Prone positioning for head and neck reconstructive surgery

Steven Ross Mobley, Brian Thomas Miller, Frank C. Astor, Bradley Fine, N. James Halliday

Research output: Contribution to journalReview articlepeer-review

14 Scopus citations


Certain head and neck surgical cases require the patient to be positioned prone. Such positioning carries with it an attendant subset of risks and complications not otherwise encountered in more traditional supine positioning. Gaining awareness of these risks and complications, and developing proactive positioning strategies, will enable the surgical team to position the patient optimally for the procedure and provide for every consideration of patient safety. This article consists of a specific literature review of those issues directly related to the anatomical and physiological concerns arising from prone positioning. Particular attention is paid to the cardiopulmonary, renal, ophthalmologic, and neurological vulnerabilities unique to this position. Proper planning by the surgical team and utilization of the correct equipment are a necessity. A tailored approach to the needs of the individual patient and an intimate awareness of the potential pitfalls will contribute to better outcomes when using the prone position.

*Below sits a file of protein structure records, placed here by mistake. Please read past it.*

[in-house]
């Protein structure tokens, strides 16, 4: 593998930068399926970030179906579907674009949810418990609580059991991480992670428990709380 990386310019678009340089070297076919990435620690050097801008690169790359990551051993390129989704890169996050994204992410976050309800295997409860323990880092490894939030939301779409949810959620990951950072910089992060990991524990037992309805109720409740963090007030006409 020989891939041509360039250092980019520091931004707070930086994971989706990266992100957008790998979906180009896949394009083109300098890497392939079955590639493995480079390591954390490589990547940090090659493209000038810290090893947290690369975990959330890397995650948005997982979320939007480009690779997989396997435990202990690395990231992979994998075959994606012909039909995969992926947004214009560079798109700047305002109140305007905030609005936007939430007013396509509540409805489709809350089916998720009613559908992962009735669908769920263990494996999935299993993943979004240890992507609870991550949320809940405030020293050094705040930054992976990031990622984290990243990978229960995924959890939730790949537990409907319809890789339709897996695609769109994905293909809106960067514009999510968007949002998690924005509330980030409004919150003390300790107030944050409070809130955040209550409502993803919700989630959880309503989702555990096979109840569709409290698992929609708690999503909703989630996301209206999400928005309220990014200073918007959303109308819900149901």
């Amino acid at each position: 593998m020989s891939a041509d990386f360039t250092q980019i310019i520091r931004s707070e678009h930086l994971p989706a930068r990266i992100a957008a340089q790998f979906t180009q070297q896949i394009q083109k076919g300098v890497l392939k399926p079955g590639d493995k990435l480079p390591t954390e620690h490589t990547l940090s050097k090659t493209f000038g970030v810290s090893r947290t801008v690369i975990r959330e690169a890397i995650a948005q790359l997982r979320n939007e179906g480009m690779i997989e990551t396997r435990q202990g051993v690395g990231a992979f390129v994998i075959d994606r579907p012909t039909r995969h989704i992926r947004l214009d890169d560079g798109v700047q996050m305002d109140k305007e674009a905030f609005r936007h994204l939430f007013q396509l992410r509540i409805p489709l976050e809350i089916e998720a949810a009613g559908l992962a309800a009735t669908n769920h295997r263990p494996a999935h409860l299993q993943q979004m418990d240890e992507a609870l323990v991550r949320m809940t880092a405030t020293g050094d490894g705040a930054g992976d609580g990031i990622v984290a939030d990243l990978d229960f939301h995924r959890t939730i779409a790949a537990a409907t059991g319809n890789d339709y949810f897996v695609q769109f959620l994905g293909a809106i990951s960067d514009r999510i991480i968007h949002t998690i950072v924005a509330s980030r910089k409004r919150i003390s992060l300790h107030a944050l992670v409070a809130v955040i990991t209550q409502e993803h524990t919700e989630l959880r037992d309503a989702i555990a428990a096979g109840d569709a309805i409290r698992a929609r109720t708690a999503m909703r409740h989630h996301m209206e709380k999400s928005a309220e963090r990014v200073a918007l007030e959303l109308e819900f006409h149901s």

Original languageEnglish (US)
Pages (from-to)1041-1045
Number of pages5
JournalHead and Neck
Issue number11
StatePublished - Nov 1 2007


  • Complications
  • Considerations
  • Positioning
  • Prone
  • Reconstruction

ASJC Scopus subject areas

  • Otorhinolaryngology


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